TORONTO, August 28, 2014 - Canada’s housing became more affordable in the second quarter of 2014 thanks in large part to a decline in mortgage rates, according to the latest Housing Trends and Affordability Report issued by RBC Economics Research.
“It was more affordable to own a home in virtually all provincial and major local markets across Canada in Q2, and in the face of solid price gains no less,” said Craig Wright, senior vice-president and chief economist, RBC. “We had anticipated a rebound in activity from earlier this year when the harsher than normal winter weather took hold, but the biggest drop in fixed mortgage rates in almost four years and resulting improvement in affordability also gave the Canadian housing market a boost of extra energy.”
In May and June, Canada’s home resales picked up and contributed to a 9.4 per cent seasonally-adjusted advance in the second quarter, which was the strongest quarterly gain in nearly four years. RBC says that unadjusted for seasonal factors, resales in Q2 were the second-best ever on record.
The RBC report indicates that sellers also came out from the sidelines with a surge in new listings by 8.0 per cent in the second quarter, following three consecutive quarterly declines. Greater supply of homes for sale helped to unclog markets such as Toronto, where a lack of ‘quality’ listings earlier this year stifled activity.
“Stats rolling in suggest that the upward momentum in Canada’s housing market is being sustained and further, that a sharp slowdown is not imminent,” said Wright. “In the coming year however, we do expect the market will gear down its resale levels and that the rate of price increases will soften.”
The report says that Canada’s historically low interest rates are not sustainable and expects that longer term rates will begin to rise later this year in anticipation of the Bank of Canada’s move to tighten policy in 2015. It adds that rising rates would erode housing affordability across Canada and weigh on homebuyer demand; though continued growth in household income would somewhat offset the impact.
“We remain of the view that any rise rates will be gradual and unlikely to unhinge either overall affordability levels or the market – we expect a cooling in activity, not a crash,' added Wright.
The RBC housing affordability measure captures the proportion of pre-tax household income that would be needed to service the costs of owning a specified category of home at current market values (a fall in the measure represents an improvement in affordability).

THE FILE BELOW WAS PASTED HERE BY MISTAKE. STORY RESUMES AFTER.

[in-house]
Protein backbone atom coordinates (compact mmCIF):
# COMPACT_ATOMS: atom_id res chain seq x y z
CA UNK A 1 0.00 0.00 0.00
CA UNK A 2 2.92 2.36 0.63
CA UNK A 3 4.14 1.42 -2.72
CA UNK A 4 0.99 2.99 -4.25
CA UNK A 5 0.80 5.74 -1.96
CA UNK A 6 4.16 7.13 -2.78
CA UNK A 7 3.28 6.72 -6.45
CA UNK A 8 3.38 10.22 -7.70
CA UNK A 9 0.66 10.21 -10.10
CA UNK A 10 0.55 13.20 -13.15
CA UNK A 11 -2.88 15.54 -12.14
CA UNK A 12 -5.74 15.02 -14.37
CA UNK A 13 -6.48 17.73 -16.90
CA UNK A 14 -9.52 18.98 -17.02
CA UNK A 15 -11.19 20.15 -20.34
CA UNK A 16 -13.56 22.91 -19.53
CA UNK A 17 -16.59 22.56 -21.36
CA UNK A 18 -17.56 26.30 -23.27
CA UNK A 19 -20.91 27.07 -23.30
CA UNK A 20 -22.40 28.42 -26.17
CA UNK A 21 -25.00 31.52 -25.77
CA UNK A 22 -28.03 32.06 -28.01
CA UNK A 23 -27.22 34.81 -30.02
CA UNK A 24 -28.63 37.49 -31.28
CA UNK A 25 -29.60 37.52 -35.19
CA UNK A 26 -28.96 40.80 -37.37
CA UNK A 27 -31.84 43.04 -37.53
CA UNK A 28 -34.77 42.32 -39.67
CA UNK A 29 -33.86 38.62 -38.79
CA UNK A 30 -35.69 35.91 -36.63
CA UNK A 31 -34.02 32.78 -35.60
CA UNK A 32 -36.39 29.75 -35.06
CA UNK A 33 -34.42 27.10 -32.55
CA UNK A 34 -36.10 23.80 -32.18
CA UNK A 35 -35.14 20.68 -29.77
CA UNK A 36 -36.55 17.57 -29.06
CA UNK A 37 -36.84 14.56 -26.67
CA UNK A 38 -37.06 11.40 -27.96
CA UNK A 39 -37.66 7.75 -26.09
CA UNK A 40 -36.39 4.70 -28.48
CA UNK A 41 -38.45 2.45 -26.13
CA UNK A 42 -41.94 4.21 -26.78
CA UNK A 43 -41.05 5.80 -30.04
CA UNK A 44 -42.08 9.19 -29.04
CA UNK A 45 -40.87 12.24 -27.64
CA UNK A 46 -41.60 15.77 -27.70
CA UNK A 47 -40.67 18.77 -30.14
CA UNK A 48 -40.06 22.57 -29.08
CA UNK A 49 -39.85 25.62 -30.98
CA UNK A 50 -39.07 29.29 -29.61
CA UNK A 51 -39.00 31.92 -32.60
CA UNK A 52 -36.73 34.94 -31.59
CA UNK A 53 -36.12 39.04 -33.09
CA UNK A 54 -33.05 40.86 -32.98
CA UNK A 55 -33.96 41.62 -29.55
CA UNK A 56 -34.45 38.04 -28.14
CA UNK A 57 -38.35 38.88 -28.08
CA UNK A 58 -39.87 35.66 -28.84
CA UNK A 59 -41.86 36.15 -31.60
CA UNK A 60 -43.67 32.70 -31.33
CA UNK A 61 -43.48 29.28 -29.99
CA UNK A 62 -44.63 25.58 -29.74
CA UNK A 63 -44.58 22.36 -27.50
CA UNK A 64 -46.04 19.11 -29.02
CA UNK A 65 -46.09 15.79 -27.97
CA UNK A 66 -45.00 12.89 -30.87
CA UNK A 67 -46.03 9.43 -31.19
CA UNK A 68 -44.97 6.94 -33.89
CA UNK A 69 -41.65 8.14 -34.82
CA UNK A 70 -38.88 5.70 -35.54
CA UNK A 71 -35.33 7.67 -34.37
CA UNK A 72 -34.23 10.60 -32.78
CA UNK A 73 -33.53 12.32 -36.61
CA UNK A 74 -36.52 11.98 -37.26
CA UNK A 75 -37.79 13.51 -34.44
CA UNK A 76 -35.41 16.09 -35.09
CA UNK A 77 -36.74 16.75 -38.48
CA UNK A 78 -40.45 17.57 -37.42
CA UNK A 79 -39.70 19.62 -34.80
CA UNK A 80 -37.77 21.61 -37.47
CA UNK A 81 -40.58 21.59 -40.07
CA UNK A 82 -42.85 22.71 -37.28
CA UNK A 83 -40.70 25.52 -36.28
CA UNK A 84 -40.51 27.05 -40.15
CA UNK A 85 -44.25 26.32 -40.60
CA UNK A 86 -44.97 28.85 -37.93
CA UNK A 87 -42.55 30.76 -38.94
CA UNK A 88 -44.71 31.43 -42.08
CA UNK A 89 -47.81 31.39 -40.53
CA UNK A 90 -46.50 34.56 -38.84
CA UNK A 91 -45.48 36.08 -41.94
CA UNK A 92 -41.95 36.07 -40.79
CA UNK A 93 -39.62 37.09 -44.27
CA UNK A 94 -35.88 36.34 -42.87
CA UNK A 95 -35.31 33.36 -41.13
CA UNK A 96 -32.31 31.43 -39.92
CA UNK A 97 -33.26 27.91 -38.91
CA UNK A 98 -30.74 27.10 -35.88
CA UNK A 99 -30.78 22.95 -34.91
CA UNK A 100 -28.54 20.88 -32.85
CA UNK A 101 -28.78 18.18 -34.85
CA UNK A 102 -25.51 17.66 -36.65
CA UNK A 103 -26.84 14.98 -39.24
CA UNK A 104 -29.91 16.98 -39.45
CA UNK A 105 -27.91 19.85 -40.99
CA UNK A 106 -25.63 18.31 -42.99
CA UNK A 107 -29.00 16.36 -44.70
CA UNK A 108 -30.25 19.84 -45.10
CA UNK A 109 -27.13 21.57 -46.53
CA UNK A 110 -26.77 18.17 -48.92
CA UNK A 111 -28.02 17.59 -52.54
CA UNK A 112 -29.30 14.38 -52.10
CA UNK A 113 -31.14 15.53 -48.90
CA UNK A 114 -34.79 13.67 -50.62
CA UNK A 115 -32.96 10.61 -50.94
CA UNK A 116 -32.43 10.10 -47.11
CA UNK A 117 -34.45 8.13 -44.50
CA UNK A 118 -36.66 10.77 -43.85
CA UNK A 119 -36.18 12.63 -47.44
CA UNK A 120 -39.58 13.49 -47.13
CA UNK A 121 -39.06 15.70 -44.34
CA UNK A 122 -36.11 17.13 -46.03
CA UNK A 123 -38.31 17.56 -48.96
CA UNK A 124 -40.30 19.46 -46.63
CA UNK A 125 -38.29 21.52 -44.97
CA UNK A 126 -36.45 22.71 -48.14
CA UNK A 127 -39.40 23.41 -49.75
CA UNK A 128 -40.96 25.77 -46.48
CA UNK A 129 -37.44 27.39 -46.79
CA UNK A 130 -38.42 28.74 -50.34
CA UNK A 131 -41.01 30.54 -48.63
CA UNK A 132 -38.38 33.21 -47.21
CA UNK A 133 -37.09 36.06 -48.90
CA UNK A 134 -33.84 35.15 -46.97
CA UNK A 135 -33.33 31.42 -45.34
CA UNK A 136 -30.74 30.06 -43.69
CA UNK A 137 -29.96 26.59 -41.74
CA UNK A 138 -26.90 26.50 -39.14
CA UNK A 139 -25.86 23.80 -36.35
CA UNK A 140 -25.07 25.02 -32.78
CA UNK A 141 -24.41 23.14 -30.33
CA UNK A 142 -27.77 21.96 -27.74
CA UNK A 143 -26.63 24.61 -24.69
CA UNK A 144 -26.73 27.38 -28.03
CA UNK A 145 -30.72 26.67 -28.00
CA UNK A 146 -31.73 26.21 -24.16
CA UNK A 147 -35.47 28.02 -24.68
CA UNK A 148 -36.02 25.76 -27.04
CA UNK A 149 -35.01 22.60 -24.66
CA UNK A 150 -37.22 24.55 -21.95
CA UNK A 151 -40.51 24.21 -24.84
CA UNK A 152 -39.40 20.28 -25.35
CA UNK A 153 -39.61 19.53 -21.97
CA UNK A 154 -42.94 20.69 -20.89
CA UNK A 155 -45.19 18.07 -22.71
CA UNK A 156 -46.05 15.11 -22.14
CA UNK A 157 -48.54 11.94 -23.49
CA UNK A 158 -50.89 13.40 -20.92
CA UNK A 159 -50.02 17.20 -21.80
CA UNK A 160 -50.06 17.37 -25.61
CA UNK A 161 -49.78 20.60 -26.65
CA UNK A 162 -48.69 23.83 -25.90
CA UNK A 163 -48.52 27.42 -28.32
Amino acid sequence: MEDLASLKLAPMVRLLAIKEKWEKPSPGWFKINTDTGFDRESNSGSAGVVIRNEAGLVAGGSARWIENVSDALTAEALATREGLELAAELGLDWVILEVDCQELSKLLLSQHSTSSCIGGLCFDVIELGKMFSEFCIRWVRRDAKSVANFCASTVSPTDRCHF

During the second quarter of 2014, affordability measures at the national level fell by 0.9 percentage points to 48.0 per cent for two-storey homes, by 0.6 percentage points to 42.5 per cent for detached bungalows and by 0.4 percentage points to 27.4 per cent for condominium apartments.
The RBC report says that affordability levels in Canada remain little changed from where they were a year ago with the overall trend for the past few years remaining stable. At the local level, Vancouver continues to experience sky-high prices – especially for single-family homes – and the poorest affordability levels in the country. Toronto sees deteriorating trends in affordability with levels becoming increasingly strained, predominantly for single-family homes. RBC says that virtually all other markets across Canada stand at levels close to historical averages, which indicates that negative affordability-related pressures should not impact homebuyer demand at this stage.
RBC’s housing affordability measure for the benchmark detached bungalow in Canada’s largest cities in the second quarter of 2014 is as follows: Vancouver 81.8 (down 0.3 percentage points from the previous quarter); Toronto 55.9 (down 0.2 percentage points); Montreal 37.3 (down 1.6 percentage points); Ottawa 36.0 (down 0.4 percentage points); Calgary 33.6 (down 0.8 percentage points); Edmonton 31.7 (down 1.1 percentage points).
The RBC Housing Affordability measure, which has been compiled since 1985, is based on the calculated costs of owning a detached bungalow (a reasonable property benchmark for the housing market in Canada) at market value. Alternative housing types are also presented, including a standard two-storey home and a standard condominium apartment. The higher the reading, the more difficult it is to afford a home at market values. For example, an affordability reading of 50 per cent means that homeownership costs, including mortgage payments, utilities and property taxes, would take up 50 per cent of a typical household’s monthly pre-tax income.
It is important to note that RBC’s measure is designed to gauge ownership costs associated with buying a home at present market values. It is not a representation of the actual costs incurred by current owners, the vast majority of whom have bought in the past at significantly different values than those prevailing in the latest period.
Highlights from across Canada:
The full RBC Housing Trends and Affordability report is available online as of 8 a.m. ET today.